But crazy has been the longtime “normal” for this family of two, who have been chasing the path to outer space since Alyssa was a young child.
So, how did this mind-blowing dream become a possible reality?
Ironically, it started with a cartoon.
“Alyssa used to love watching ‘The Backyardigans’ when she was 3,” Bert recalls. “And there was an episode called ‘Mission to Mars.’ I remember her coming to me and asking about it — she said, ‘I decided I want to be one of those astronauts and go to Mars one day.’ She developed a fascination, and it kept developing from there.”
When Alyssa was 7, she and her father made their first trip to Huntsville. They visited the space museum — and she was hooked.
“Alyssa was like a kid going to Disney and hanging with Mickey for four days,” Bert laughs. “We got information about space camp and came back for a parent/child weekend where she got to explore simulators and rockets.”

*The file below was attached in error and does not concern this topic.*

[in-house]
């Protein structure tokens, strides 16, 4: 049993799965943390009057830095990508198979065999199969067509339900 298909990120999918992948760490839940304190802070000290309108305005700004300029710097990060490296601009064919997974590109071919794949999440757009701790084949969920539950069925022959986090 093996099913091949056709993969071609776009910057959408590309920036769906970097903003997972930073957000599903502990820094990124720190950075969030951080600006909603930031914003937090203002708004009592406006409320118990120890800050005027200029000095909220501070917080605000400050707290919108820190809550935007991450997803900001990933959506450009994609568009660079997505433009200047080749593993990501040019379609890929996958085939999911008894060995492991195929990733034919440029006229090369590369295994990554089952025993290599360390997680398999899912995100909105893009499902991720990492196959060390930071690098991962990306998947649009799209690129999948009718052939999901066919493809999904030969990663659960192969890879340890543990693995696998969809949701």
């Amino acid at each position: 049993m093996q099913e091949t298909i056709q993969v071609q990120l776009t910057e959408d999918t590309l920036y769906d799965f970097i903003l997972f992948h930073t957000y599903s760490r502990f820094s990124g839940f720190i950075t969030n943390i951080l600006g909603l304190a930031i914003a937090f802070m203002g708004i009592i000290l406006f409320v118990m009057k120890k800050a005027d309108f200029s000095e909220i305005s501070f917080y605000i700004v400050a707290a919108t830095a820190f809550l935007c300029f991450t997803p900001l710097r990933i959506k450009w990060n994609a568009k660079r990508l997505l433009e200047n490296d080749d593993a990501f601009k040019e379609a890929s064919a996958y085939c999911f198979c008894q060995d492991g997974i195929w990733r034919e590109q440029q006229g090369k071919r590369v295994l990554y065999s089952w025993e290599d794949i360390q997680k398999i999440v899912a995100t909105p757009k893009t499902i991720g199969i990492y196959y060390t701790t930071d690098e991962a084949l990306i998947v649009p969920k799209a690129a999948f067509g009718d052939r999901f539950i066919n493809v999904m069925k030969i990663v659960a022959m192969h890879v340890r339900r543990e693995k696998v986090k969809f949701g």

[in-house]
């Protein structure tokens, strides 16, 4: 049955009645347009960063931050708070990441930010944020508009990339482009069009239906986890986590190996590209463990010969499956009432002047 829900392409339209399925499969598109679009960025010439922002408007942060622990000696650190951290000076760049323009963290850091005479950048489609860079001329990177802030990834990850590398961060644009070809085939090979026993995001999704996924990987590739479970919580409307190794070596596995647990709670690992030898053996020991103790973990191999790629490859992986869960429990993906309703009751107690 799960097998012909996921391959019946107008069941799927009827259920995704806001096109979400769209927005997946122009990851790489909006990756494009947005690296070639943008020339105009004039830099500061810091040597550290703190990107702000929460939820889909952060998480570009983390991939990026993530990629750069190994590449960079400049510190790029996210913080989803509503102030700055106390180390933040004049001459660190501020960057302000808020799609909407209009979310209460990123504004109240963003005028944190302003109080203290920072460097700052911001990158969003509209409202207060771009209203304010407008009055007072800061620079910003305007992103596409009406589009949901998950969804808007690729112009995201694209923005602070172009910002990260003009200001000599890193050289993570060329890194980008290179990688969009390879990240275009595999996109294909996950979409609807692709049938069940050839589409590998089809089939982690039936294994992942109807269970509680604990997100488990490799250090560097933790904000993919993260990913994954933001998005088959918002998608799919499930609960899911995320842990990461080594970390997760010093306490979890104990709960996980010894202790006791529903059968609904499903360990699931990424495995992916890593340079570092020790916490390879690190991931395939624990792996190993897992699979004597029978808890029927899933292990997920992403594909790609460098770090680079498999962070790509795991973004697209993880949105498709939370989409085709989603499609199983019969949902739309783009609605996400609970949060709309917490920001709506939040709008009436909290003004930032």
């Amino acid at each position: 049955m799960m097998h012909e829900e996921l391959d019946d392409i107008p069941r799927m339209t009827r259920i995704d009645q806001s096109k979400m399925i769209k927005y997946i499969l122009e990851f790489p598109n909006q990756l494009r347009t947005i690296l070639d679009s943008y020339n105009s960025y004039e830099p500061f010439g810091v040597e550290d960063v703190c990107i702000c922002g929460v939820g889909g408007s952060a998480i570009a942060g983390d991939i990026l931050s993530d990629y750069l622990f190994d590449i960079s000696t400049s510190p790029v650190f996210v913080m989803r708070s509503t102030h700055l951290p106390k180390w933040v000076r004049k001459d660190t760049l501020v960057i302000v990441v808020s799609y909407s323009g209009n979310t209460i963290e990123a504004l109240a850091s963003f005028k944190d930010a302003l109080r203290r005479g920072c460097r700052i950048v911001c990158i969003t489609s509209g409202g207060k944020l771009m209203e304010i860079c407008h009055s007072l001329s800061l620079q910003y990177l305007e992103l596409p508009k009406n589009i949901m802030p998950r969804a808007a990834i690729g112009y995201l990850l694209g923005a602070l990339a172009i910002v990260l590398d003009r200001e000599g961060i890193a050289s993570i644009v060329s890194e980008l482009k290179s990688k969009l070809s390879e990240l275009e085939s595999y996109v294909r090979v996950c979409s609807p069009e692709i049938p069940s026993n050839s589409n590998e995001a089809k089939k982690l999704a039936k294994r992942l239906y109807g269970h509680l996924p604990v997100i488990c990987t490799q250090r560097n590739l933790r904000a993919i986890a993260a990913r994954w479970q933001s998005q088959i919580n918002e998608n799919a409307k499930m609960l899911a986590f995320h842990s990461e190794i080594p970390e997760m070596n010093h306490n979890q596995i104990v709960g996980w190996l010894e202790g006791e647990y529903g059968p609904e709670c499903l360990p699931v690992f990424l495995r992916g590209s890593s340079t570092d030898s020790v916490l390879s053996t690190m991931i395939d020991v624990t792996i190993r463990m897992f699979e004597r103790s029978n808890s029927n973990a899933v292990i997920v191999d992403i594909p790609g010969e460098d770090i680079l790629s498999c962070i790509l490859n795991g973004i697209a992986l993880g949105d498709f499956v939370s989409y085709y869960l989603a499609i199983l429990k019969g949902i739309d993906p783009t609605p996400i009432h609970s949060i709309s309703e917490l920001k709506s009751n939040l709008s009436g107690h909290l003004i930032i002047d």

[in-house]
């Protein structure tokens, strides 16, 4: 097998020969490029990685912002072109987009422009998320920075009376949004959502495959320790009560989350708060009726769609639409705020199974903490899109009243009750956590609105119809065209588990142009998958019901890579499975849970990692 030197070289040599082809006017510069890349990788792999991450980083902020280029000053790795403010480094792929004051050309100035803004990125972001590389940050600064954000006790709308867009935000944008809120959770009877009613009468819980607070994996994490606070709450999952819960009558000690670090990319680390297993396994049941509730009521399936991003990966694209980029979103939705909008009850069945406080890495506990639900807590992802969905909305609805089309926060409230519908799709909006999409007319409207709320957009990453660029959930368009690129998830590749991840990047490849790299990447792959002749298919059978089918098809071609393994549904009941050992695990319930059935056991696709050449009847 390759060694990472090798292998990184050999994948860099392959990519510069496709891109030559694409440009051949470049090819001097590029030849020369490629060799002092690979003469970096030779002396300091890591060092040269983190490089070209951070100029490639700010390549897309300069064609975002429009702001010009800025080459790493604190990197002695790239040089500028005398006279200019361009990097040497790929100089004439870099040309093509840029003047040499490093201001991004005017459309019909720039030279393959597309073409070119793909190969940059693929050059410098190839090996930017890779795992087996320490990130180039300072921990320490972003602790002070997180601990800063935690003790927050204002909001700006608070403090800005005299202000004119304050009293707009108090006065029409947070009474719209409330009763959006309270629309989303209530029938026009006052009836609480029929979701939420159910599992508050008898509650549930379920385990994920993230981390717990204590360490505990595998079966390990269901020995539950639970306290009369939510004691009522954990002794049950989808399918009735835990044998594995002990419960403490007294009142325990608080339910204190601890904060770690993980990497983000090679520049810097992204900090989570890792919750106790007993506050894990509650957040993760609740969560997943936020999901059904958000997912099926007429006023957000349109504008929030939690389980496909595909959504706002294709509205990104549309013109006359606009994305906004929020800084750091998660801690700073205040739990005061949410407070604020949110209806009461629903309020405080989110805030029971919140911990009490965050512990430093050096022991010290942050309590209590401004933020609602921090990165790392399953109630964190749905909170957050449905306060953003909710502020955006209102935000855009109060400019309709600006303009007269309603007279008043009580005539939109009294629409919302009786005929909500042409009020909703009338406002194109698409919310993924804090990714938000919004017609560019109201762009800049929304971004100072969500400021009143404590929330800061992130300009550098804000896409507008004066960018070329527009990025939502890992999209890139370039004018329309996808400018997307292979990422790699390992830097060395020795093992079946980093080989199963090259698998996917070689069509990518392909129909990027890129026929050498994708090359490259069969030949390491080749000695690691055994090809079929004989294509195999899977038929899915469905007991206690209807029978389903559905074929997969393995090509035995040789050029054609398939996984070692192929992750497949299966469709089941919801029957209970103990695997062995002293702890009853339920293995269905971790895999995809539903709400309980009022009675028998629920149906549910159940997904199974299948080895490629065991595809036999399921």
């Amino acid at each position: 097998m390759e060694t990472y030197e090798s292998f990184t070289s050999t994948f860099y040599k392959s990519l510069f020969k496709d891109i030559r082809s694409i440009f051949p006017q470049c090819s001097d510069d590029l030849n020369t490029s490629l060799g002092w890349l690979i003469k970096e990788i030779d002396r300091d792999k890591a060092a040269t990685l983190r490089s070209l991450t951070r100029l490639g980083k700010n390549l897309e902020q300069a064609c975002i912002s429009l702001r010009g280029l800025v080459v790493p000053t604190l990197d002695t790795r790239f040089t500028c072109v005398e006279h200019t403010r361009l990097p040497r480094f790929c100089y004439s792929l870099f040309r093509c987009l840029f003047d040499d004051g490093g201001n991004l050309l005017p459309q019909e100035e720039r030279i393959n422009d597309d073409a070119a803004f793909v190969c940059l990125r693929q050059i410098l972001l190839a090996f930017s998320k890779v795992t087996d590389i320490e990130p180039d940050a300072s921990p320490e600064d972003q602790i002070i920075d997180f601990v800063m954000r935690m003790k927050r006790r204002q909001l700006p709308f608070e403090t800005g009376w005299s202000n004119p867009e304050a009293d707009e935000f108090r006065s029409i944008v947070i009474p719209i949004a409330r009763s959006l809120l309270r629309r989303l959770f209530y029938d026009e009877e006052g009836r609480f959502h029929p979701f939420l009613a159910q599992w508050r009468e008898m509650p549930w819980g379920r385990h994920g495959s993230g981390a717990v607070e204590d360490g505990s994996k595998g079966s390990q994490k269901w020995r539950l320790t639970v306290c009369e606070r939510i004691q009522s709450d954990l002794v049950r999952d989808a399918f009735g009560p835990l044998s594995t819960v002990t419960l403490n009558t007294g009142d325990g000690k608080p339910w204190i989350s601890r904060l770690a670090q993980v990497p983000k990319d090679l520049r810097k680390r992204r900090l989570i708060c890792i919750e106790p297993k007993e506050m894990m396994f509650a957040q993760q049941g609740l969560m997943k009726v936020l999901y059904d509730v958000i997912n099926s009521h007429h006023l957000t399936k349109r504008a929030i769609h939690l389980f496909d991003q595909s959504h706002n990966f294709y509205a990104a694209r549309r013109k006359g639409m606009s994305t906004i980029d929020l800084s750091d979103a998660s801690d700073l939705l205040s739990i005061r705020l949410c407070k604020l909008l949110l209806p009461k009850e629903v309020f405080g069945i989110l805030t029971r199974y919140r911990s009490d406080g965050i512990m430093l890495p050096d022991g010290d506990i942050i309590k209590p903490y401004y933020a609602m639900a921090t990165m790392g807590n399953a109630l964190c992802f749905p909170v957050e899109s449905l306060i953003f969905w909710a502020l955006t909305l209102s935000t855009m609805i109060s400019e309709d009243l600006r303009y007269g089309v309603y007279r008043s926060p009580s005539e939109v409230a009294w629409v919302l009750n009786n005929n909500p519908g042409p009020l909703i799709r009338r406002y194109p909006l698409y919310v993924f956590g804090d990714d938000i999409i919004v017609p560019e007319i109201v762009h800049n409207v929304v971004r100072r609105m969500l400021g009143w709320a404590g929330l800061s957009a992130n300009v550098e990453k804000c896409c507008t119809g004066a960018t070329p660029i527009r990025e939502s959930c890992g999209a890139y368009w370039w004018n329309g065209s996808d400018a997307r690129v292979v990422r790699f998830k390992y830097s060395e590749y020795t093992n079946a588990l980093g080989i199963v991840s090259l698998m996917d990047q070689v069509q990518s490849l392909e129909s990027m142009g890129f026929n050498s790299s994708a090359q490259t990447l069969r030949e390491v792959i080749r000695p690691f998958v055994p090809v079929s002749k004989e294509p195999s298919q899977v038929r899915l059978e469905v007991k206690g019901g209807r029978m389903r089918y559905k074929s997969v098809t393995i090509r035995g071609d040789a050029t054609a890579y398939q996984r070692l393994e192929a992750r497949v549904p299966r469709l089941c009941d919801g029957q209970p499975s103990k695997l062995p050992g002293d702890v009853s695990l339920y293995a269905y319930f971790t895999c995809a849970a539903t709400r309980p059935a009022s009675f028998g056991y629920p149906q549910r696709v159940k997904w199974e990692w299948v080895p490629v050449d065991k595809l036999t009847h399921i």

By that time, Alyssa, who attends the Baton Rouge International School, was speaking four languages — Chinese, Spanish, French and English — and quickly caught the eye of space-center bigwigs. Before turning 8, she was awarded the Right Stuff Award, which is named for Tom Wolfe’s 1979 book, “The Right Stuff.” It’s given to an outstanding trainee who goes above and beyond in leadership, teamwork and technology throughout the time at space camp.
“When that happened,” Bert says, “I broke down. I was like, ‘My kid’s going to Mars.’ ”
Alyssa was serious about heading to space.